Ryan Ferguson was just a teenager when he was arrested in Missouri in 2004, accused of killing Columbia Tribune sports editor Kent Heitholt three years earlier.
Implicated by a former friend who said he had dream-like memories of committing the crime, Ferguson was convicted in 2005 for Heitholt's murder and given a 40-year sentence.
Last year, the same friend admitted in court that he lied, as did a janitor who originally placed Ferguson at the crime scene.
For 10 years, Ferguson has sat in prison for a crime he always said he did not commit.
Tuesday night, he walked free, less than a week after an appeals court overturned his conviction, ruling prosecutors withheld evidence in the trial.
CNN's David Mattingly says he's "surprisingly poised" emerging from prison. "He's writing a book. He’s got a girlfriend and friends already say, ‘go into politics.’”
Ferguson's release came hours after Missouri Attorney General Chris Koster announced he would not retry Ferguson.
He found out about the decision when his lawyer appeared at the prison, holding up a piece of paper behind protective glass. On it she had quickly scrawled two words: "It's over."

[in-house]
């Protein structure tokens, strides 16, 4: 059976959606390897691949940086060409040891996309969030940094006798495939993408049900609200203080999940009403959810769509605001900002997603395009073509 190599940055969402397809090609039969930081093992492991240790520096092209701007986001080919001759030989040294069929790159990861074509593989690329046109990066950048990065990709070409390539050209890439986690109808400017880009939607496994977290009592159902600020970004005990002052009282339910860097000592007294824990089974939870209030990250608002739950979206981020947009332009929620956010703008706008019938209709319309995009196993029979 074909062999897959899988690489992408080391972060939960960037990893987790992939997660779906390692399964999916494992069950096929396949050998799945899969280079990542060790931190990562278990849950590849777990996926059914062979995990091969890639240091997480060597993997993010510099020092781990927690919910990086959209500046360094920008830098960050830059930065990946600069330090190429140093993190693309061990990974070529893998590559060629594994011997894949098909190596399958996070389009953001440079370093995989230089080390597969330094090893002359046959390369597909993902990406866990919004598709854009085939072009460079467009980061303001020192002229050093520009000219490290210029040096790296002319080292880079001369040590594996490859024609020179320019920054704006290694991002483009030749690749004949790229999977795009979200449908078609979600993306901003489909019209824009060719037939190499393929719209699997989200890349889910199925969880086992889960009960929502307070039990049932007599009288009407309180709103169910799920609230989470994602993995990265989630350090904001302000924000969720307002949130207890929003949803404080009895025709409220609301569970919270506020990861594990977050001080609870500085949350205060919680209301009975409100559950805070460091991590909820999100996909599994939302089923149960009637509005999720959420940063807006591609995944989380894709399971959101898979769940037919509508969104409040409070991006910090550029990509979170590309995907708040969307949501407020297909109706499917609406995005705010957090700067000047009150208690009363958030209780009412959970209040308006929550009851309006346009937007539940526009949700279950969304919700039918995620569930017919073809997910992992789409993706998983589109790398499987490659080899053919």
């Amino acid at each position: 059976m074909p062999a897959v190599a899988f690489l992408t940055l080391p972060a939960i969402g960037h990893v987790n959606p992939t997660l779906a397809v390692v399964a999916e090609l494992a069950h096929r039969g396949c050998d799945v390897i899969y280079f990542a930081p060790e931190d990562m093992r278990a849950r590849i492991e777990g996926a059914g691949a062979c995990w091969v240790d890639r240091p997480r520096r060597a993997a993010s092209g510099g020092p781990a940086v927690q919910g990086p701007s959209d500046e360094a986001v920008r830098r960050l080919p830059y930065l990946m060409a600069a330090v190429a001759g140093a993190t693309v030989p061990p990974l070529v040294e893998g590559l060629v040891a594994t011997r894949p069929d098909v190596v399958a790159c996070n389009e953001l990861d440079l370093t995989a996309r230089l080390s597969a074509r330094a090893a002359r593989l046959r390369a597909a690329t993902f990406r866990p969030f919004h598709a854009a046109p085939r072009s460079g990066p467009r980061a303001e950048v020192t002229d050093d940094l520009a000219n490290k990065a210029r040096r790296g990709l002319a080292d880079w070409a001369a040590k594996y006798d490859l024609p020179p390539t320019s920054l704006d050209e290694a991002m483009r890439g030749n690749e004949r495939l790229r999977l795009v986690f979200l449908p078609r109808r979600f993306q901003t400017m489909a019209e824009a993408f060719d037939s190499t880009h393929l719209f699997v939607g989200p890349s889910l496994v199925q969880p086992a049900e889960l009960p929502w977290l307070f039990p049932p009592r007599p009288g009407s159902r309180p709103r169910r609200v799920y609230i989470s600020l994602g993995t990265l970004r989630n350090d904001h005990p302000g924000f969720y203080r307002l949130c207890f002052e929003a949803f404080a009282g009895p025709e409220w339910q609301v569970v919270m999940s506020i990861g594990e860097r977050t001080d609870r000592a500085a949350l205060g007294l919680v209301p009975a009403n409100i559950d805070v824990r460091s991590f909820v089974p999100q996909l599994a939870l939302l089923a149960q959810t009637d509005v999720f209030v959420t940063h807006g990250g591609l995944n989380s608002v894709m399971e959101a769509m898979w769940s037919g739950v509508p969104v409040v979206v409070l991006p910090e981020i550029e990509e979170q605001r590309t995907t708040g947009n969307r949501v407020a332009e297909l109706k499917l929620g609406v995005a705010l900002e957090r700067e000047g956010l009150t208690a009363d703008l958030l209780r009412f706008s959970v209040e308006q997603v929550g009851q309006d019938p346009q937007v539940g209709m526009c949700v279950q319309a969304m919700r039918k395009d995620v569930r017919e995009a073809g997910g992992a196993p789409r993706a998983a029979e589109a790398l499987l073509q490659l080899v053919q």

Senior Legal Analyst Jeffrey Toobin weighed in on "New Day" Thursday about the prosecutor in the case and how to repair the decade lost by Ferguson.
Toobin said, "The custom, to the extent there is one, has been to compensate the unjustly accused financially. Some states have laws that allows for some compensation, lawsuits, and that's usually the way it works. Recently though, there has been an effort in some places, notably in a famous case in Texas, where prosecutors have been held personally liable."
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